Sharna Langlais
Bob & Kathy Crawford
Jim Renfro
Brett Poulin
Christa Easton
Autumn Reeser
Lonnie Handel

 

Writing Log # 3: Taking off

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It has been a big month!

The anthology I’ve been editing over the past year is finally finished, printed, and waiting in boxes in my living room for this week’s first mailing session and book launch party. It’s beautiful. I love it so much and I can’t wait to get it into the hands of many, many readers.

I launched my Indiegogo campaign and in a matter of weeks, my friends and family launched ME on the road to New Mexico. I leave next Friday morning for a weekend writing workshop with Tupelo Press, one big step toward finishing by first collection of poems. I’m amazed and so grateful.

And yesterday I found out that I was accepted into this year’s Teaching Artists Studio, run by Young Audiences of Oregon and SW Washington. I’m beyond excited for this series of intensive weekend professional development workshops for practicing artists who teach young people. It’s going to be incredible, and it starts in just a few weeks.

With all of this excitement (and more…), I’ve been sleeping less and thinking a lot about details. Wine cups for the event, mailers for book distribution, renting a mini-van in Albuquerque so I can carpool to the Truchas workshop with other poets. Emails and press releases and even an interview.

In between, I’ve managed a few naps, some hasty notes for poems, and sneaky bits of new reading (Mark Doty’s memoir Firebird, strange and beautiful; Joan Didion’s A Year of Magical Thinking, because I still haven’t read it; Denise Levertov’s Light up the Cave, a favorite.) There’s a sinkful of dirty dishes in the kitchen, and a pile of rebar and pvc pipe in the garden, waiting to be turned back into a hoophouse for our winter bed. The ants are making inroads and the romaine lettuces are shivering, but they’ll have to wait.

I’ve been elbow deep in the pre-conference assigned writing, which is challenging and engaging– and hard to make time for during the week. I just find myself with so little energy left after commuting, teaching, prepping, commuting again, and catching up on the aforementioned details. But I’m trying.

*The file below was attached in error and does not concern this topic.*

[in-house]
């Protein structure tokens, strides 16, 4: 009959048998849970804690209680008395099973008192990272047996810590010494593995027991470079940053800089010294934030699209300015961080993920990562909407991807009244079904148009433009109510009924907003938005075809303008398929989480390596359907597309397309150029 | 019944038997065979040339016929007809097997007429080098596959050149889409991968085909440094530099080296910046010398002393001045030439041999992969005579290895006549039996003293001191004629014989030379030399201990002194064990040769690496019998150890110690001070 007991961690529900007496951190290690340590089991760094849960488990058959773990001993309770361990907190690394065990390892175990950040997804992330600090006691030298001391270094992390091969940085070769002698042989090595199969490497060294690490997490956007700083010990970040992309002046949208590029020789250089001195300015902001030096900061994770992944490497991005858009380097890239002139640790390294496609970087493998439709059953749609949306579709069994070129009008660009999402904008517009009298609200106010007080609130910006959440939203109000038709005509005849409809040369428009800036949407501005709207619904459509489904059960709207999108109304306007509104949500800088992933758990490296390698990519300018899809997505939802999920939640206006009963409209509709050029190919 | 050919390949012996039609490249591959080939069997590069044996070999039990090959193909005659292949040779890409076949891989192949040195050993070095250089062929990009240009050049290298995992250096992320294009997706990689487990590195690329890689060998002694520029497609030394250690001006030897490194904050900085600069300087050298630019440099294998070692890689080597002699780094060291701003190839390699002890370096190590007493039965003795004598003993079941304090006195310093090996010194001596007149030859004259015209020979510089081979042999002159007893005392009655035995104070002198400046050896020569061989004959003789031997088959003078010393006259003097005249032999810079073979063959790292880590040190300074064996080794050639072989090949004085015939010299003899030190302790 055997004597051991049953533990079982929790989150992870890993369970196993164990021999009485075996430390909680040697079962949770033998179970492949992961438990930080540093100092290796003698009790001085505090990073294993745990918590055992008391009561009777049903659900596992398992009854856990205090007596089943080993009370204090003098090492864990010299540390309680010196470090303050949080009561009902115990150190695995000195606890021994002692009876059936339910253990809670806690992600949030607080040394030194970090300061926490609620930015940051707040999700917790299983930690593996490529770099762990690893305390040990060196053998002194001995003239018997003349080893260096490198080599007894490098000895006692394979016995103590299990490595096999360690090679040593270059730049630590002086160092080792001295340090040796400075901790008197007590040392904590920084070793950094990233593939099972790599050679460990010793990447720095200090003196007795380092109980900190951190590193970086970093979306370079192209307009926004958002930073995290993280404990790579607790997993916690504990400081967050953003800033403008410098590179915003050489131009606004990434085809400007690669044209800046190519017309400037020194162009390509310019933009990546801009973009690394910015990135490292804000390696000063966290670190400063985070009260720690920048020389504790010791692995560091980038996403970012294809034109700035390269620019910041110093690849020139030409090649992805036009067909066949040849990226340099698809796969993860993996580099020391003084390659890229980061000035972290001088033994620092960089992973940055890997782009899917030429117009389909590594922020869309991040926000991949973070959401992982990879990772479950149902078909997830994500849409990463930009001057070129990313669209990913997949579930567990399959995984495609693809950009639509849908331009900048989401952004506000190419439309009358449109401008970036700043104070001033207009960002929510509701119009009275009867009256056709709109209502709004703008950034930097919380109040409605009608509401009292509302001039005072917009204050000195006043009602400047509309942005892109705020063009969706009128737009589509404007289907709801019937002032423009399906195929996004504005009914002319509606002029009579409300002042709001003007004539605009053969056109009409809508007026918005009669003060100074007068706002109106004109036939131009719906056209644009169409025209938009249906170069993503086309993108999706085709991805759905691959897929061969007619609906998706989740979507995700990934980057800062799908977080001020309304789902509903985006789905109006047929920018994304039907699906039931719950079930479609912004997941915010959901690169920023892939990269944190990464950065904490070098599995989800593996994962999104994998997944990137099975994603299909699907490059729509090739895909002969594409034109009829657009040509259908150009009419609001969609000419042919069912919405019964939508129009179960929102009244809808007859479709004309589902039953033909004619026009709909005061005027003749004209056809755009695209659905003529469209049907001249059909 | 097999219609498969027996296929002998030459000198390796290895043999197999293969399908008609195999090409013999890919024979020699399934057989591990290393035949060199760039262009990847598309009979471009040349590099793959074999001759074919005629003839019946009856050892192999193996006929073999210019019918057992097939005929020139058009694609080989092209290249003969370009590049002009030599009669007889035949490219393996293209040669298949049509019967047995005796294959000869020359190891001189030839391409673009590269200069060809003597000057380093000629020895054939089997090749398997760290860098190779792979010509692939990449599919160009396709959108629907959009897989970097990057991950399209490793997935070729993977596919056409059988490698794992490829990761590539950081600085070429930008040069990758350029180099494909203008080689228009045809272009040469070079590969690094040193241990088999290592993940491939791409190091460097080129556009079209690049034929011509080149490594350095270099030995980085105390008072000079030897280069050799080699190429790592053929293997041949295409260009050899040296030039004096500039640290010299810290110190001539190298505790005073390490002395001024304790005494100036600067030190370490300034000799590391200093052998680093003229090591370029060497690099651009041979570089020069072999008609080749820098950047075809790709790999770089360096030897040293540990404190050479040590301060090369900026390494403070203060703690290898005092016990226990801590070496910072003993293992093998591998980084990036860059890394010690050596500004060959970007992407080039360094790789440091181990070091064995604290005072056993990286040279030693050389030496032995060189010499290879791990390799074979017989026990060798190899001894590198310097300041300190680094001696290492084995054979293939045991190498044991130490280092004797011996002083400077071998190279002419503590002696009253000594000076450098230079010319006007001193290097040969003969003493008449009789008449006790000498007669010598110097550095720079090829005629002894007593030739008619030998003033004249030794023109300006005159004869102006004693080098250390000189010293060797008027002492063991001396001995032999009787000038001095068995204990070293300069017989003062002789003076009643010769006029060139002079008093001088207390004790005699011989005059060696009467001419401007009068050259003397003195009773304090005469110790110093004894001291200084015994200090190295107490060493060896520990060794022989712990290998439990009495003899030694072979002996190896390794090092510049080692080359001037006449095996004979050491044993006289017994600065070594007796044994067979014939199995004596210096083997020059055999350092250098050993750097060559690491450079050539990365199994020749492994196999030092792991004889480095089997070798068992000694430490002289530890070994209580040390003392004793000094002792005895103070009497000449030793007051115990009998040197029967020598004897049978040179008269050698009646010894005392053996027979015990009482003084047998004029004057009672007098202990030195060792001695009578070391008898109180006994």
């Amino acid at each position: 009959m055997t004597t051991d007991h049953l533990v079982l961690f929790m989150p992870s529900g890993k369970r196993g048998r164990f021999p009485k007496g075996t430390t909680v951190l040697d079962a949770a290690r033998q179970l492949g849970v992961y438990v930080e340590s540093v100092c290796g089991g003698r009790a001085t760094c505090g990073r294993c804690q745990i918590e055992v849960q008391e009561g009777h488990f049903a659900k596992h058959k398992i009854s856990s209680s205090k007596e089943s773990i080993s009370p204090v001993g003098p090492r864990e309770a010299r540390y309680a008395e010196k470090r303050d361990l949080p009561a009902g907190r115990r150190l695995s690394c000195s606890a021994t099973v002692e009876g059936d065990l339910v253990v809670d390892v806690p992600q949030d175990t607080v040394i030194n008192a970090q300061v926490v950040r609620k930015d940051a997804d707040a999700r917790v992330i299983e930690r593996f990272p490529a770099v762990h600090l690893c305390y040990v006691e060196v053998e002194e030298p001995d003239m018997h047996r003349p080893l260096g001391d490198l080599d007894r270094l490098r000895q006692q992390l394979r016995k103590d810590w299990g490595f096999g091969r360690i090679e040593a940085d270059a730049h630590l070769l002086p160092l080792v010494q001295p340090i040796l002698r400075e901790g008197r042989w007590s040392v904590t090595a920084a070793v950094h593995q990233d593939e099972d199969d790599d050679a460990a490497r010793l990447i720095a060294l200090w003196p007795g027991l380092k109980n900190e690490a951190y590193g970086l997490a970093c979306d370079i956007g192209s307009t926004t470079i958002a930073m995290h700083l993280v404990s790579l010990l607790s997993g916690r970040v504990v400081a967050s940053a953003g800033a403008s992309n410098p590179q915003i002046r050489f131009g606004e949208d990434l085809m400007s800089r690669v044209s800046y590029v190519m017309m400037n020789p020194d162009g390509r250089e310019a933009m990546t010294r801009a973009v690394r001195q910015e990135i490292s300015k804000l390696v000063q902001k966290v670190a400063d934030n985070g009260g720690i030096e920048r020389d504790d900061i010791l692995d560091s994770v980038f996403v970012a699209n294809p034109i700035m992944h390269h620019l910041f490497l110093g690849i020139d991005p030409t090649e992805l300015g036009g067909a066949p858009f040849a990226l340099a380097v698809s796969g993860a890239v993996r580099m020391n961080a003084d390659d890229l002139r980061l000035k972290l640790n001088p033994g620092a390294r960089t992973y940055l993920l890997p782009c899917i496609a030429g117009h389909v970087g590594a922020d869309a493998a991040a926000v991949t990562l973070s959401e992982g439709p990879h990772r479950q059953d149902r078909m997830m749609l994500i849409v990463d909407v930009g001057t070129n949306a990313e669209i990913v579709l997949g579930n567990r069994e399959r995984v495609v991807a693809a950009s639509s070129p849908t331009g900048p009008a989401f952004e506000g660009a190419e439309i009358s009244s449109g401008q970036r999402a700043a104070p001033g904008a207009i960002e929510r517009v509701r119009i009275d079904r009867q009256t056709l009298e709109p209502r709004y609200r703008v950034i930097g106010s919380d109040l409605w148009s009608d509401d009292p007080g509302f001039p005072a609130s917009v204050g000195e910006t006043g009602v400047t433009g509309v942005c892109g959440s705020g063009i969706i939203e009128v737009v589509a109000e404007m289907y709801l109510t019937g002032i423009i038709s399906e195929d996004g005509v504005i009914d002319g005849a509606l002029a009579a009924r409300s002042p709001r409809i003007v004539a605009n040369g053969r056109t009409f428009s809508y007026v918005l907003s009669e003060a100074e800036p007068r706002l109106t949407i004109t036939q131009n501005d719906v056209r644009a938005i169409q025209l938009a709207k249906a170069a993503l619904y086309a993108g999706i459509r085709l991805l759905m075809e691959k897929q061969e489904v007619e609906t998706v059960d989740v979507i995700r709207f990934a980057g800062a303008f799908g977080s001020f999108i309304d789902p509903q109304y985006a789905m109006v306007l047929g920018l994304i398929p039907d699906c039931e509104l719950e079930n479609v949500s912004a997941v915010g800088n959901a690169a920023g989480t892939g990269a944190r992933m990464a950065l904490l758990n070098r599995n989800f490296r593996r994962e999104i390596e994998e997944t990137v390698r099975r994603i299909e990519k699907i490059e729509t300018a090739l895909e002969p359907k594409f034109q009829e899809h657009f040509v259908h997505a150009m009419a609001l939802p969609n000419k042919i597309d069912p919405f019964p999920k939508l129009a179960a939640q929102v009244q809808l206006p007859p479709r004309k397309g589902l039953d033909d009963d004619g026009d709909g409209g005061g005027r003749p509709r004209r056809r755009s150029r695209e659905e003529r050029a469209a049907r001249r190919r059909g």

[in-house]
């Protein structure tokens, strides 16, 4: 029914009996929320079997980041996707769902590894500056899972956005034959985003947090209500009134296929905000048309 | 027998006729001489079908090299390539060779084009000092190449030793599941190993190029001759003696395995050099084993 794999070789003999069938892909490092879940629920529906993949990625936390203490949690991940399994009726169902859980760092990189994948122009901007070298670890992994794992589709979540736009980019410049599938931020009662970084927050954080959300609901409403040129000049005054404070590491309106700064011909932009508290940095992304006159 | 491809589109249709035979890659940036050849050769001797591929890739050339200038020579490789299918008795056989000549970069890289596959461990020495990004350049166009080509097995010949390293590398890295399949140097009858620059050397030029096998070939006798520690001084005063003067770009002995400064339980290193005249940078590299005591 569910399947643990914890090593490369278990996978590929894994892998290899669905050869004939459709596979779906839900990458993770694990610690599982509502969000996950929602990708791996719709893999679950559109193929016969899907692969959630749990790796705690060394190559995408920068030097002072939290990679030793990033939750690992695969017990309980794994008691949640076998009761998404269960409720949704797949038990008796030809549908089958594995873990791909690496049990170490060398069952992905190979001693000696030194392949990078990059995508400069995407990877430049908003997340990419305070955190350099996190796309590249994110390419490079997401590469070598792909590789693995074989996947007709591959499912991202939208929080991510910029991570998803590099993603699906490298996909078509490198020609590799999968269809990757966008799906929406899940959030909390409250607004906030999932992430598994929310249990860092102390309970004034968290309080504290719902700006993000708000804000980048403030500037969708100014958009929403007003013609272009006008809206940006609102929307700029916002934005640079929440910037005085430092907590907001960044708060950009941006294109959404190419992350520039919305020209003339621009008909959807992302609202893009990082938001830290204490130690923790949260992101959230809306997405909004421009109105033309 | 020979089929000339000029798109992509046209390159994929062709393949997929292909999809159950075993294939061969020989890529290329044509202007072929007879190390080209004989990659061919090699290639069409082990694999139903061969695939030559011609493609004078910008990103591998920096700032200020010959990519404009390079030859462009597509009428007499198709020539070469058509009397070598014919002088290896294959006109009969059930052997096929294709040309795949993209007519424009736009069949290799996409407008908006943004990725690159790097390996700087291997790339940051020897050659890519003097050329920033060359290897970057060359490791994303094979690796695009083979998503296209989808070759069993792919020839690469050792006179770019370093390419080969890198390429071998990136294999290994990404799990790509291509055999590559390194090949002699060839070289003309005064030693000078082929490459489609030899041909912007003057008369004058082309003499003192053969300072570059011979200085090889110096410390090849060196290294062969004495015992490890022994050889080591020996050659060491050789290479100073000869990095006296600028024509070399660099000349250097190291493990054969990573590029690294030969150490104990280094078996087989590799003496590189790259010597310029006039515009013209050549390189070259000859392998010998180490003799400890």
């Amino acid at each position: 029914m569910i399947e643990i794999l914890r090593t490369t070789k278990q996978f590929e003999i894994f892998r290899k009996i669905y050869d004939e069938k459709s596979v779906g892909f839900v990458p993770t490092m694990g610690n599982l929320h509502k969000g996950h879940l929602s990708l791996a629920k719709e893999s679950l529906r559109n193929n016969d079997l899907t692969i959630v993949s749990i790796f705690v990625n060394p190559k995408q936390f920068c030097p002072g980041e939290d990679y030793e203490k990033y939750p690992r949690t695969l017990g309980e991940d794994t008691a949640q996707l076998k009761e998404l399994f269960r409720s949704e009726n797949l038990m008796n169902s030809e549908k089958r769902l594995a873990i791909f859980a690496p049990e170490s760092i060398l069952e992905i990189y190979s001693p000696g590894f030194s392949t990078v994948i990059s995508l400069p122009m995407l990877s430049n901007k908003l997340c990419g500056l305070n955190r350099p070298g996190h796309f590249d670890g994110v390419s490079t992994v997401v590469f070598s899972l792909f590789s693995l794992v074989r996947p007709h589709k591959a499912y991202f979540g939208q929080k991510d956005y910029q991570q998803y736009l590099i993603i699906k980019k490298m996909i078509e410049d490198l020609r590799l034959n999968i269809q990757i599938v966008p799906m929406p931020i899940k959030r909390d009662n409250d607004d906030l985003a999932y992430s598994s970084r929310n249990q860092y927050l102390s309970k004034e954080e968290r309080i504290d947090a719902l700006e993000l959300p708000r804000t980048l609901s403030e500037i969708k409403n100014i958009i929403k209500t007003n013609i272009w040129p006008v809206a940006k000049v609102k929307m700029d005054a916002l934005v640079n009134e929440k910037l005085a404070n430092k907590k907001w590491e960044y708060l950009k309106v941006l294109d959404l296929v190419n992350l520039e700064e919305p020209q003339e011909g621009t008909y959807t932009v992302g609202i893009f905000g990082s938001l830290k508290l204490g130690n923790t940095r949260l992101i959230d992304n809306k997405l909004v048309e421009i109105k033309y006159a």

I logged a pretty weak three hours this week. I had plans for some good writing time today, but insomnia last night and a power outage at the grocery store midday had other plans. So here I am, catching up and hoping to park myself at my desk after church tomorrow.

Meanwhile, I keep looking for moments to dip into this well of gratitude, and it brings me energy. I’m thankful for the support I feel all around me, including the community of writers I met in my MFA program. After a year apart from them, I was delighted when one plucky poet wrangled a few of us together for what I hope is a monthly Skype workshop, preceded by an exchange of our current poems in progress. That’s this Wednesday and I’m looking forward to seeing their sweet faces and connecting about our work.

 

Writing Log #2: Drafting

Leaves-page-001Last week was a tough one. I barely pulled myself upright on both feet, showered, and made it to work each day, so my morning writing time went out the window. I made up for it on Saturday, though, by clearing my schedule and sitting down at my desk for the morning and early afternoon. I logged a solid 6 hours in that writing chair.

The bulk of it was revising. I have about six or seven different folders stuffed with drafts in various phases of order and disorder. Every month, I try to get away from the house with my book, my typewriter, and my drafts. I dive back into the mess, picking up where I left off and usually finding some new angle on a piece or (less appetizing) realizing that the poem I thought was finished last month actually needs major work.

Then I take everything back home and make changes to the master document on my computer. I just find that I do more of the actual creative work if I separate myself from the computer, and spend time with the poems themselves.

I keep my current version of the book in a three-ring binder, so that I can easily reorder things when I’ve got a new piece or revisions for an older poem.